THE RELATIONSHIP OF COGNITIVE LEVEL AND TRAINING TO OBSERVATION SKILLS IN HEAD START PARAPROFESSIONALS
Purpose. The present study investigated the impact of training in the skills of observation and inference development on child care paraprofessionals. In addition, consideration is given to the effect of cognitive level of the observer on the observation process.^ Method. The study was conducted with 60 female paraprofessionals from New Jersey Head Start programs. The group included 30 subjects who had scored at the concrete operations stage of reasoning and 30 subjects who had scored at the formal operations stage of reasoning.^ Subjects were asked to complete a 20-item, true-false observation scale based on a 20-minute videotape each subject had viewed. The observation scale consisted of two types of items, behavioral observations and inference statements, and was used to assess each subject's abilities to observe behavior and make inferences accurately.^ Training in observation was provided to 30 individuals, half of whom had reached concrete operations and half had reached formal operations. The training was provided in seven, one and a half hour sessions. At the end of the training all subjects viewed the videotape again and completed the observation scale.^ Results. Means and standard deviations were computed for the behavioral observation sub-scale and the inference subscale on both pre- and post-measures for both experimental and control groups. Two hypotheses, which involved only pre-test data, were tested using two-sample t tests. The other data were tested using one-way analyses of covariance with treatment and cognitive development serving as independent variables and behavioral observation ability and inference ability serving as the dependent variables. Pre-test measures of the dependent variables served as covariates in the analyses.^ The analysis of data showed that prior to training, there was no significant difference in the ability to observe behavior between paraprofessionals who have reached concrete operations and those who have reached formal operations. However, when it came to making inferences about observed behavior, prior to training, individuals who reached the formal operations stage did significantly better. Individuals who received training, regardless of their level of cognitive development, did significantly better than those who did not receive training on observing behavior and making inferences. When both cognitive development and training were considered, those paraprofessionals at the formal operations stage who received training were not significantly different on observing behavior and making inferences than those paraprofessionals at the concrete operations stage who received training.^ Conclusions. Based on the findings of this study, individuals functioning at the concrete operations and formal operations stages were able to accurately observe behavior. On the other hand, individuals functioning at the formal operations stage were more accurate at making inferences than individuals at the concrete operations stage. However, training in observation enabled subjects to accurately observe behavior and make inferences, regardless of their level of cognitive development. Thus, while most adults may have the potential to reason formally, the appearance of formal operations seems to be influenced by schooling, training, and practice. While the findings of this study should not be regarded as conclusive, they do suggest the value of providing training in observation to paraprofessionals working in the field of child care.^ Further research is recommended to study the impact of short and long-term observation training on observer accuracy, and to develop materials which will more accurately assess an individual's cognitive level and observation abilities. ^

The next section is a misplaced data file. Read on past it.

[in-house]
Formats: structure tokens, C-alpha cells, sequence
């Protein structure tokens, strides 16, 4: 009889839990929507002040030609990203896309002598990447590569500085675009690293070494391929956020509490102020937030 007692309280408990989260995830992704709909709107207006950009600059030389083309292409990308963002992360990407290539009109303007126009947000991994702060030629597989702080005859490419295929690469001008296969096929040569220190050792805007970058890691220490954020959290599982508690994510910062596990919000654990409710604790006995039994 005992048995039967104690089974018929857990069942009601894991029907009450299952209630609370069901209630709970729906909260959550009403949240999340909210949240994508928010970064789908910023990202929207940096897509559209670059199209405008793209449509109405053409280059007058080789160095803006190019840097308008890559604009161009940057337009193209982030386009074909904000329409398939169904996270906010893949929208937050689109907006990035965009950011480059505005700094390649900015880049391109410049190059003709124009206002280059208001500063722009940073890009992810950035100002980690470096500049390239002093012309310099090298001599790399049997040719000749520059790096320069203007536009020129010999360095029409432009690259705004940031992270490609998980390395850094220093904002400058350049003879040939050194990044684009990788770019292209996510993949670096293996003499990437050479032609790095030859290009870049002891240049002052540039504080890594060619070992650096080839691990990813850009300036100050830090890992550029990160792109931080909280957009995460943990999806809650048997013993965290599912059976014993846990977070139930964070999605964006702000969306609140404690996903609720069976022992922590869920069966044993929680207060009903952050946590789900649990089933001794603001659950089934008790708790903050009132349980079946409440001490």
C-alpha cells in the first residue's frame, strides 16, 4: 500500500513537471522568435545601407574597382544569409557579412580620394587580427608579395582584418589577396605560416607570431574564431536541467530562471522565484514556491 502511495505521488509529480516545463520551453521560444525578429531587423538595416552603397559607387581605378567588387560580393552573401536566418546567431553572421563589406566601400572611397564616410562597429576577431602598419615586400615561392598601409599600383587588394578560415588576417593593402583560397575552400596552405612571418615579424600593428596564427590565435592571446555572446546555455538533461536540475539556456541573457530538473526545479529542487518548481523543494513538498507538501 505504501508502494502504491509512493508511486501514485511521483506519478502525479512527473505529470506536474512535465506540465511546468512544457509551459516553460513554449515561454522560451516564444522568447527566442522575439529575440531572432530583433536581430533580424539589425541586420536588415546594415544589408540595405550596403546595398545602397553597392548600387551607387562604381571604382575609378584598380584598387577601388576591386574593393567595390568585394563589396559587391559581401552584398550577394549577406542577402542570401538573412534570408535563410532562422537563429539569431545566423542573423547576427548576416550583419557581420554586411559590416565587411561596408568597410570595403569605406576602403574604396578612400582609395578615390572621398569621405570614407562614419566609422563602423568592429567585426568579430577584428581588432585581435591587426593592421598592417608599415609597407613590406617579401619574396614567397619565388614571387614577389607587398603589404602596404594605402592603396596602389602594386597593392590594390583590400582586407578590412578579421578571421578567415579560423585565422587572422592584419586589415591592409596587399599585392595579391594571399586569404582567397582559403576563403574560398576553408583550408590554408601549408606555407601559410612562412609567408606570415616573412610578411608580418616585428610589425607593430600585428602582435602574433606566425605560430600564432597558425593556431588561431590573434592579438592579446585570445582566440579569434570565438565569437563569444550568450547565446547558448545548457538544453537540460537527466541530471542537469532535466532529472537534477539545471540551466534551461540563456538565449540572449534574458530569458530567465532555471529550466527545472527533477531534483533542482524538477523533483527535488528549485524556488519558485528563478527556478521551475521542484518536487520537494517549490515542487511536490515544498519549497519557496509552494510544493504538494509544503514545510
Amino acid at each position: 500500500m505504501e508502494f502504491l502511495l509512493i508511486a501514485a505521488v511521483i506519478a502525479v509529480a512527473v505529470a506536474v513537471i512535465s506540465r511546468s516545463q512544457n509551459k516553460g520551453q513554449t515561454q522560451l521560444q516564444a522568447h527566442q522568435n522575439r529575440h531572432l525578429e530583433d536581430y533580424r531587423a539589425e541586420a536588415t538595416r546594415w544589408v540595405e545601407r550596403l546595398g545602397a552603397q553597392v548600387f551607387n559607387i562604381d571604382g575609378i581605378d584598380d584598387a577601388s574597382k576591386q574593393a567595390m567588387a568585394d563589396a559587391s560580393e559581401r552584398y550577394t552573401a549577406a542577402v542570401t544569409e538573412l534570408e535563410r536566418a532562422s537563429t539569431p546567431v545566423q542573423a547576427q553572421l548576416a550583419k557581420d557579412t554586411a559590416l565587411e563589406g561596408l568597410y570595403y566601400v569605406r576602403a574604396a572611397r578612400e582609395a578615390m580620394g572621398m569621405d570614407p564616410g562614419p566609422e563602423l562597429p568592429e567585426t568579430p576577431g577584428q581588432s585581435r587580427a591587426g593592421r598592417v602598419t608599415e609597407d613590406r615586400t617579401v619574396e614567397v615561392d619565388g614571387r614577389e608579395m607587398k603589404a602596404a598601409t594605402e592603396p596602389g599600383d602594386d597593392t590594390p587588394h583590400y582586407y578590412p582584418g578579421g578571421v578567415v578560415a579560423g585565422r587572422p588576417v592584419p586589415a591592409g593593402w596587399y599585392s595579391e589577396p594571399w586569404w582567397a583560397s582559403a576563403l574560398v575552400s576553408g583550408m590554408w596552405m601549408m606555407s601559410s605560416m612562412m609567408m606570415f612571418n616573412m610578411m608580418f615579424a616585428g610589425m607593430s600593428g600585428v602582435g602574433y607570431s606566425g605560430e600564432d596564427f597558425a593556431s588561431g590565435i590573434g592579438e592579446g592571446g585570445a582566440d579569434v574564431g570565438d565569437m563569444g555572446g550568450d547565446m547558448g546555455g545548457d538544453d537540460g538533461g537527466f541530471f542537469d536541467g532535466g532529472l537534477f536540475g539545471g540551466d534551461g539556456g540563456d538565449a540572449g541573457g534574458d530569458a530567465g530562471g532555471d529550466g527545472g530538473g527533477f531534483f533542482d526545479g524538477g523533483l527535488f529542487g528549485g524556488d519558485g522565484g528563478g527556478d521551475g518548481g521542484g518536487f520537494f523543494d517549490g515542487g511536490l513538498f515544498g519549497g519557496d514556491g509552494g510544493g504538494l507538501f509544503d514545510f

DRANOFF, STEVEN MICHAEL, "THE RELATIONSHIP OF COGNITIVE LEVEL AND TRAINING TO OBSERVATION SKILLS IN HEAD START PARAPROFESSIONALS" (1981). ETD Collection for Fordham University. AAI8109063.